Understanding the Physics of Dendritic Painting: Fractals and Fluid Dynamics

Two researchers at OIST in Japan have examined the physics behind dendritic painting, a process that creates intricate fractal patterns using inks mixed with alcohol on a surface coated with acrylic paint.


The Process of Dendritic Painting

Dendritic painting involves diluting acrylic paint with water and applying it to a non-absorbent surface. The next step is to mix alcohol with acrylic ink and apply droplets of the mix to the wet acrylic paint.

The result is a set of intricate fractal patterns that resemble snowflakes, thunderbolts, or neurons. The process creates unique and beautiful designs on the surface.

OIST researchers Chan San To and Eliot Fried have examined the fluid dynamics involved in dendritic painting to understand the physics behind the pattern formation.

The Role of Fluid Dynamics in Fractal Pattern Formation

To create the fractal patterns, the surface tension of the drying droplet and the non-Newtonian nature of the fluids are crucial. As the ink droplet mix expands, it changes the viscosity of the surface layer by shearing it, leading to the formation of fractal patterns.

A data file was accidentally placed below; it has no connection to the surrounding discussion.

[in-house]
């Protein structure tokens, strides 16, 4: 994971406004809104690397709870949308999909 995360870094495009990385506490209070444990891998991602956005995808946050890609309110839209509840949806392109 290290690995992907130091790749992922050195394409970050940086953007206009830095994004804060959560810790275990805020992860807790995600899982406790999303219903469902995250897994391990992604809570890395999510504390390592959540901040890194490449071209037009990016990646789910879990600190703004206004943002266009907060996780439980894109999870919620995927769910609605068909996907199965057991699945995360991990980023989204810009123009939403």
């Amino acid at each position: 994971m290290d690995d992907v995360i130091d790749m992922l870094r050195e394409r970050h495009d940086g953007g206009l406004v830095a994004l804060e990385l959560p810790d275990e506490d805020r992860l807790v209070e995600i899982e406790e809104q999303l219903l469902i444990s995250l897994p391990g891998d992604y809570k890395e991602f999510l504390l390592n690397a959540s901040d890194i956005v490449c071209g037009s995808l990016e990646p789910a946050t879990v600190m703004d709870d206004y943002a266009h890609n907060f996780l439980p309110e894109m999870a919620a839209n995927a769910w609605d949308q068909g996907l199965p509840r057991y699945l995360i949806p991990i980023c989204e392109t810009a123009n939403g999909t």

The researchers discovered that a surface layer less than half a millimeter thick was optimal for creating the desired fractal patterns. The physics of dendritic painting is similar to how a liquid travels in a porous medium like soil.

Under a microscope, the mix of acrylic paint reveals microscopic structures made of polymer molecules and pigments. The ink droplet finds its way through this underlying network, following paths of least resistance and resulting in the dendritic pattern.

Further Exploration and Registration

If you want to see the dendritic painting process in action, you can watch a video demonstration.

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